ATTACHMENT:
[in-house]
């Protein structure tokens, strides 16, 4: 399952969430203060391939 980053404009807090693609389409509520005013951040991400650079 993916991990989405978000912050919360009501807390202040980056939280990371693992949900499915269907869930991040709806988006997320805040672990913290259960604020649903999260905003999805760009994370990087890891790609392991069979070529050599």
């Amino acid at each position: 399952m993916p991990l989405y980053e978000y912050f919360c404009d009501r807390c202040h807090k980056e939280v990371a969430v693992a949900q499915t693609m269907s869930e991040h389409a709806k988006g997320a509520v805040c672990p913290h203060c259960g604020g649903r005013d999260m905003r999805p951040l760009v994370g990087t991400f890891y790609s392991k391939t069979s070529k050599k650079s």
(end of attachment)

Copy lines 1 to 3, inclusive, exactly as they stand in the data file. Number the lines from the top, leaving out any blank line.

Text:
[in-house]
């Protein structure tokens, strides 16, 4: 399952969430203060391939 980053404009807090693609389409509520005013951040991400650079 993916991990989405978000912050919360009501807390202040980056939280990371693992949900499915269907869930991040709806988006997320805040672990913290259960604020649903999260905003999805760009994370990087890891790609392991069979070529050599």
């Amino acid at each position: 399952m993916p991990l989405y980053e978000y912050f919360c404009d009501r807390c202040h807090k980056e939280v990371a969430v693992a949900q499915t693609m269907s869930e991040h389409a709806k988006g997320a509520v805040c672990p913290h203060c259960g604020g649903r005013d999260m905003r999805p951040l760009v994370g990087t991400f890891y790609s392991k391939t069979s070529k050599k650079s």